Rob Bishop of Utah introduced his own bill scaling back certain powers of the Alcohol, Tobacco and Firearms Agency (ATF). But instead of dealing with law enforcement jurisdiction, Representative Bishop’s bill aims to shield the Second Amendment rights of sportsmen and firearms enthusiasts against arbitrary or politically-driven ATF regulations and classifications.

by Marjorie Haun

Jason Chaffetz was the first Utah legislator out of the chute to address the growth ‘domestic armies’ within federal regulatory agencies. In January we reported on his introduction of a bill to deny police powers to land management agencies, specifically the Bureau of Land Management (BLM) and U.S. Forest Service. Chaffetz’ bill, HR-622, gives law enforcement powers back to county sheriffs and other local authorities in matters such as land disputes and crimes committed on federally-managed public lands.  The bill also funds the necessary expansion of local law enforcement capabilities where the BLM and USFS currently assert command.  According to the press release from Chaffetz’ office:

Last week, Rob Bishop, another U.S. Representative from Utah, introduced his own bill scaling back certain powers of the Alcohol, Tobacco and Firearms Agency (ATF). But instead of dealing with law enforcement jurisdiction, Representative Bishop’s bill aims to shield the Second Amendment rights of sportsmen and firearms enthusiasts against arbitrary or politically-driven ATF regulations and classifications. According to the NRA-ILA blog:Bill Details:
H.R. 622, Local Enforcement for Local Lands Act, first introduced last year, removes the law enforcement function from the Bureau of Land Management (BLM) and U.S. Forest Service. Instead, the bill calls for deputizing local law enforcement, combined with block grant funding, to empower existing duly elected law enforcement offices to carry out these responsibilities. The bill, jointly sponsored by Utah’s Rep. Mia Love and Rep. Chris Stewart, also establishes a formula to reimburse local law enforcement based on the percentage of public land in each state. The resulting cost savings will reduce the BLM budget by five percent and the Forest Service by seven percent.

On Wednesday, May 24, 2017, Chairman of the House Committee on Natural Resources Rob Bishop (R-UT) introduced H.R. 2620, the “Lawful Purpose and Self Defense Act.” This bill would remove ATF’s authority to use the “sporting purposes” clauses in federal law in ways that could undermine the core purpose of the Second Amendment. Under Chairman Bishop’s legislation, all lawful purposes – including self-defense – would have to be given due consideration and respect in the administration of federal firearms law.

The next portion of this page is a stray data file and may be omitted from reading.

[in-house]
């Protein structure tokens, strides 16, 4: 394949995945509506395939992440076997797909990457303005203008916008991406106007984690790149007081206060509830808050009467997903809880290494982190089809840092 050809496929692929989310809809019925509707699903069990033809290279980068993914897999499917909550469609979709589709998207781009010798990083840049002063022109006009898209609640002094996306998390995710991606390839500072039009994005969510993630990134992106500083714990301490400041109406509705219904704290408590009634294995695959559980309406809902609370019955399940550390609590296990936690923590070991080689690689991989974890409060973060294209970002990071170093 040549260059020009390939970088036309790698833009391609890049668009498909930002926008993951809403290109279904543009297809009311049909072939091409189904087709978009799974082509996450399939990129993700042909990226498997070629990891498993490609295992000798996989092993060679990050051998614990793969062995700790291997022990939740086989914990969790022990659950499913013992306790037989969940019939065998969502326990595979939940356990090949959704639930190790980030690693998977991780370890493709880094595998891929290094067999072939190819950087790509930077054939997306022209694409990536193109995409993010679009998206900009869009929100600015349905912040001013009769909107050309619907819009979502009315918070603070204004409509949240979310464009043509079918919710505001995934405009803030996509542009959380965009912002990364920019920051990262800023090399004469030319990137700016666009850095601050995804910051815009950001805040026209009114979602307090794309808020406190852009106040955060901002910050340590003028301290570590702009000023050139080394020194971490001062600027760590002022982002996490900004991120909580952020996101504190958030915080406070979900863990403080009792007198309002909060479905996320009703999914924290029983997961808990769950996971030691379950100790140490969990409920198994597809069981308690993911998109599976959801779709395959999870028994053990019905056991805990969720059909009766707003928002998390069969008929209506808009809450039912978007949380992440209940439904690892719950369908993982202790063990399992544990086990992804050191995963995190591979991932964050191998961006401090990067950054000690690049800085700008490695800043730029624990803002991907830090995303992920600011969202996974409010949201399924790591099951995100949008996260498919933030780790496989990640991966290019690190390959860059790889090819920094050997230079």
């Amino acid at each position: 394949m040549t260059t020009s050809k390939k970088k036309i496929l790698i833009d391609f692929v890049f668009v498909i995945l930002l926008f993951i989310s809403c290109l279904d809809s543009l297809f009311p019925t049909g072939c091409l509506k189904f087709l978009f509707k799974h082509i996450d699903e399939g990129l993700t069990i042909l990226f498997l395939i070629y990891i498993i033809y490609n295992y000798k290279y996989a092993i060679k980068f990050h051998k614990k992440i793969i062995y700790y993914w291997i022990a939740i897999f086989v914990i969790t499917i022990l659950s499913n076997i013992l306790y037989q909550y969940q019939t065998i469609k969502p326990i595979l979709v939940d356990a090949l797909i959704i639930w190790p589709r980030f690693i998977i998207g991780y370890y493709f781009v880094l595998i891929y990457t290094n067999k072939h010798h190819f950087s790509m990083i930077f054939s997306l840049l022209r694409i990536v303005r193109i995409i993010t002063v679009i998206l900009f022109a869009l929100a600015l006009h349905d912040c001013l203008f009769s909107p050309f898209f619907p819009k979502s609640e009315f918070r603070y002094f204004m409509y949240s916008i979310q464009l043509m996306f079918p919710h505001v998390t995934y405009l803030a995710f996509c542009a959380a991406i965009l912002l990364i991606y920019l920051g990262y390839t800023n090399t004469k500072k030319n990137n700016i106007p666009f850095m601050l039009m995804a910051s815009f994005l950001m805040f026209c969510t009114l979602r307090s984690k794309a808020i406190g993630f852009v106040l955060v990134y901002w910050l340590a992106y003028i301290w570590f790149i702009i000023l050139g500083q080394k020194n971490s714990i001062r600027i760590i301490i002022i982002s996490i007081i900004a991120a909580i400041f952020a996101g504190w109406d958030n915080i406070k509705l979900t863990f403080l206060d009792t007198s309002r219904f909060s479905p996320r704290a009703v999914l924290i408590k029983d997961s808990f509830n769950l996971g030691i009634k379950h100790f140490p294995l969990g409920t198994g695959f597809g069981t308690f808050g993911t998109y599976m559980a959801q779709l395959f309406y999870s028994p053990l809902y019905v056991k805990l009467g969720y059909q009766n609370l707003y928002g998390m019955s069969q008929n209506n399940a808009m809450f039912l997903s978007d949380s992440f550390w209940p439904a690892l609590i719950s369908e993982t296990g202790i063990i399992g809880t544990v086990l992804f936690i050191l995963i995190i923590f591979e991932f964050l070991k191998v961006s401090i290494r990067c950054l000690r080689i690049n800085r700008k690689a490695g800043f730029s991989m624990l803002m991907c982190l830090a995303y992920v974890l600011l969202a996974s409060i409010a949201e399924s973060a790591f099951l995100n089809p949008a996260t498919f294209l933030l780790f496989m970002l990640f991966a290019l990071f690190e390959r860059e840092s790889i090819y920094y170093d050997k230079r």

The U.S. Supreme Court ruled in District of Columbia v. Heller that the core purpose of the Second Amendment is self-defense. Nevertheless, many federal laws that regulate the importation, possession and transfer of firearms measure the lawful utility of firearms based on their usefulness for so-called “sporting purposes.”   

The creep of anti-Second Amendment politics has infected numerous federal agencies, and the ATF has unfairly and inaccurately used wording in some policies to limit access by law-abiding citizens to certain types of firearms and ammunition. Bishop’s bill specifically names some of those items ATF has sought to prohibit.

The NRA-ILA Blog summarizes the bill this way:

Eliminate ATF’s authority to reclassify popular rifle ammunition as “armor piercing ammunition.” The federal law governing armor piercing ammunition was passed by Congress to target handgun projectiles, but Obama’s ATF used the law to ban common and popular rifle ammunition, including targeting M855/SS109 5.56×45 ammunition in 2015.

Provide for the lawful importation of any non-NFA firearm or ammunition that may otherwise be lawfully possessed and sold within the United States. Over the years ATF has used the current discretionary “sporting purposes” standard to deny the importation of firearms that would be perfectly legal to manufacture, sell, and possess in the United States.

Protect shotguns, shotgun shells, and certain rifles from arbitrary classification as “destructive devices.” Classification as a destructive device subjects a firearm to the registration and taxation provisions of the National Firearms Act (NFA) and creates a ban on possession of such firearms in some states.

Broaden the temporary interstate transfer provision to allow temporary transfers for all lawful purposes rather than just for “sporting purposes.”


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